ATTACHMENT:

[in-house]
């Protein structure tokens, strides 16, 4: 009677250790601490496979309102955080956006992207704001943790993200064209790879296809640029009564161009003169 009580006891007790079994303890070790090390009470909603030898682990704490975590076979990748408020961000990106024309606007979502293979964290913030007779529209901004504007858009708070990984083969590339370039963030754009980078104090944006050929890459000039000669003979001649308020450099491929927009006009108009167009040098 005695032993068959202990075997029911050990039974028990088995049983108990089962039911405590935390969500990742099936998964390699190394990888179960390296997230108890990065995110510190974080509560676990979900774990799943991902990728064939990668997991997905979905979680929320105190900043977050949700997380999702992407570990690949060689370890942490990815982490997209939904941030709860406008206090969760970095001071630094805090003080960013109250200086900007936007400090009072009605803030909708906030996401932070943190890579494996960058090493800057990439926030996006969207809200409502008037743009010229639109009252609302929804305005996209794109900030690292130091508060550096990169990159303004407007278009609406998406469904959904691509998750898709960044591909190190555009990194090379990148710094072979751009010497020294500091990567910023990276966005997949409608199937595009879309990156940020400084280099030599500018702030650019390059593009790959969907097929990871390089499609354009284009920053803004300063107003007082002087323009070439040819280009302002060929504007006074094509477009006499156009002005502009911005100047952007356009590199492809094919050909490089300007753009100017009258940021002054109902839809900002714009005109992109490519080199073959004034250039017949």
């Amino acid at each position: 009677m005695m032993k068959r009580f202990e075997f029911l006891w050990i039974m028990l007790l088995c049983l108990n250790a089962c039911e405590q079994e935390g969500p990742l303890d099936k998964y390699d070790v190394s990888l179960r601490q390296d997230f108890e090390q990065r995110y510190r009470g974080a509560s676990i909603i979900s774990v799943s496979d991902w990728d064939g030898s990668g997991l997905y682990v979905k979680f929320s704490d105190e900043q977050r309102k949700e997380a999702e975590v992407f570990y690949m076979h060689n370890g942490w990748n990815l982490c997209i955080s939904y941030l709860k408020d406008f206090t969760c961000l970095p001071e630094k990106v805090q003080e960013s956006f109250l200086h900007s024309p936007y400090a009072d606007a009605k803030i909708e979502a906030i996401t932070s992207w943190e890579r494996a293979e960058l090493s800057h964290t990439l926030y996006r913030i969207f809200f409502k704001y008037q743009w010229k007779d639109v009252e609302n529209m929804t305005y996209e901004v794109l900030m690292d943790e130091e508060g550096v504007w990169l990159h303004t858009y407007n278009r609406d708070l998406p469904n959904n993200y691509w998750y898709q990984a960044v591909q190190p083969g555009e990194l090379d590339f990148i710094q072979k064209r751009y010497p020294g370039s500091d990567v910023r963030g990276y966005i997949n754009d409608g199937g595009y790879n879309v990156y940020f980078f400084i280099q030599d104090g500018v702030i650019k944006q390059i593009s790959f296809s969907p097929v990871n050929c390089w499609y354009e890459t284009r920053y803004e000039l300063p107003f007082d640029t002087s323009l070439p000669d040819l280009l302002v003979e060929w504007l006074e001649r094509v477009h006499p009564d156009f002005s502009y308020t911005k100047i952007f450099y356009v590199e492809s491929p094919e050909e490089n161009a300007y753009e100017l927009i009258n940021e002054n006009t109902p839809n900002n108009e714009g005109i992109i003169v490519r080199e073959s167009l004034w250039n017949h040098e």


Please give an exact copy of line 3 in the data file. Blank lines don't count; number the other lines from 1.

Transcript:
């Amino acid at each position: 009677m005695m032993k068959r009580f202990e075997f029911l006891w050990i039974m028990l007790l088995c049983l108990n250790a089962c039911e405590q079994e935390g969500p990742l303890d099936k998964y390699d070790v190394s990888l179960r601490q390296d997230f108890e090390q990065r995110y510190r009470g974080a509560s676990i909603i979900s774990v799943s496979d991902w990728d064939g030898s990668g997991l997905y682990v979905k979680f929320s704490d105190e900043q977050r309102k949700e997380a999702e975590v992407f570990y690949m076979h060689n370890g942490w990748n990815l982490c997209i955080s939904y941030l709860k408020d406008f206090t969760c961000l970095p001071e630094k990106v805090q003080e960013s956006f109250l200086h900007s024309p936007y400090a009072d606007a009605k803030i909708e979502a906030i996401t932070s992207w943190e890579r494996a293979e960058l090493s800057h964290t990439l926030y996006r913030i969207f809200f409502k704001y008037q743009w010229k007779d639109v009252e609302n529209m929804t305005y996209e901004v794109l900030m690292d943790e130091e508060g550096v504007w990169l990159h303004t858009y407007n278009r609406d708070l998406p469904n959904n993200y691509w998750y898709q990984a960044v591909q190190p083969g555009e990194l090379d590339f990148i710094q072979k064209r751009y010497p020294g370039s500091d990567v910023r963030g990276y966005i997949n754009d409608g199937g595009y790879n879309v990156y940020f980078f400084i280099q030599d104090g500018v702030i650019k944006q390059i593009s790959f296809s969907p097929v990871n050929c390089w499609y354009e890459t284009r920053y803004e000039l300063p107003f007082d640029t002087s323009l070439p000669d040819l280009l302002v003979e060929w504007l006074e001649r094509v477009h006499p009564d156009f002005s502009y308020t911005k100047i952007f450099y356009v590199e492809s491929p094919e050909e490089n161009a300007y753009e100017l927009i009258n940021e002054n006009t109902p839809n900002n108009e714009g005109i992109i003169v490519r080199e073959s167009l004034w250039n017949h040098e």